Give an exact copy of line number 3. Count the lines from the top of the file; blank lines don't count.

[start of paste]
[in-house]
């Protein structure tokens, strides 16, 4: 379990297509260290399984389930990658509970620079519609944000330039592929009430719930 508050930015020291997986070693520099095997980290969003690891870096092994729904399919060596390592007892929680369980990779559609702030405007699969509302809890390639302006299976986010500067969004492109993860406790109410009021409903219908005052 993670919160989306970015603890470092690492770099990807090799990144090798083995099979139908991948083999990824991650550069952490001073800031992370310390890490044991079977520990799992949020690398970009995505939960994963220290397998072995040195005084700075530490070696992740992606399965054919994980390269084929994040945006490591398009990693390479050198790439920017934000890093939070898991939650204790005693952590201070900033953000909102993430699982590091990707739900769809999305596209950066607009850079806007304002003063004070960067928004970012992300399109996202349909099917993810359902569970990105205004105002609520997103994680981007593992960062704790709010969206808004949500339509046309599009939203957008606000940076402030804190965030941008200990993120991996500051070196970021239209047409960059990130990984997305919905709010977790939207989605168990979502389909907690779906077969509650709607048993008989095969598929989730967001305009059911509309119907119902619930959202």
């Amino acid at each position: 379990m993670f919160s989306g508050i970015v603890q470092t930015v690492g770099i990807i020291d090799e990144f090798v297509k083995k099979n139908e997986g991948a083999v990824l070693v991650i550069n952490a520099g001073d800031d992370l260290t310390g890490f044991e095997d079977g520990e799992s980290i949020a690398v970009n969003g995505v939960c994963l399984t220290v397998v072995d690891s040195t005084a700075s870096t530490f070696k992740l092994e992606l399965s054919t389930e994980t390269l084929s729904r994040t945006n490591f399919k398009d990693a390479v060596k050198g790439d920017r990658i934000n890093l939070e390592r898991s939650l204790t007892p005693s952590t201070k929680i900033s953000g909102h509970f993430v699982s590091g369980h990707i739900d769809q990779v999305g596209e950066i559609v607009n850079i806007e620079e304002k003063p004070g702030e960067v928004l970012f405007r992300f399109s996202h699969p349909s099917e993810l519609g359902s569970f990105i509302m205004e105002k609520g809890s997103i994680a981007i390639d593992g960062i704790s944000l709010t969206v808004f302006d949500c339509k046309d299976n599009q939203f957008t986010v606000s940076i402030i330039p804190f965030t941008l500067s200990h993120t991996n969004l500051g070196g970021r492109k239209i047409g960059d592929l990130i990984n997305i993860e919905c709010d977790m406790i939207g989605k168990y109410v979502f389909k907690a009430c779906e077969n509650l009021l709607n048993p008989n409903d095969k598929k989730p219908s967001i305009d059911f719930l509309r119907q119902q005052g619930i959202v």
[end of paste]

């Amino acid at each position: 379990m993670f919160s989306g508050i970015v603890q470092t930015v690492g770099i990807i020291d090799e990144f090798v297509k083995k099979n139908e997986g991948a083999v990824l070693v991650i550069n952490a520099g001073d800031d992370l260290t310390g890490f044991e095997d079977g520990e799992s980290i949020a690398v970009n969003g995505v939960c994963l399984t220290v397998v072995d690891s040195t005084a700075s870096t530490f070696k992740l092994e992606l399965s054919t389930e994980t390269l084929s729904r994040t945006n490591f399919k398009d990693a390479v060596k050198g790439d920017r990658i934000n890093l939070e390592r898991s939650l204790t007892p005693s952590t201070k929680i900033s953000g909102h509970f993430v699982s590091g369980h990707i739900d769809q990779v999305g596209e950066i559609v607009n850079i806007e620079e304002k003063p004070g702030e960067v928004l970012f405007r992300f399109s996202h699969p349909s099917e993810l519609g359902s569970f990105i509302m205004e105002k609520g809890s997103i994680a981007i390639d593992g960062i704790s944000l709010t969206v808004f302006d949500c339509k046309d299976n599009q939203f957008t986010v606000s940076i402030i330039p804190f965030t941008l500067s200990h993120t991996n969004l500051g070196g970021r492109k239209i047409g960059d592929l990130i990984n997305i993860e919905c709010d977790m406790i939207g989605k168990y109410v979502f389909k907690a009430c779906e077969n509650l009021l709607n048993p008989n409903d095969k598929k989730p219908s967001i305009d059911f719930l509309r119907q119902q005052g619930i959202v």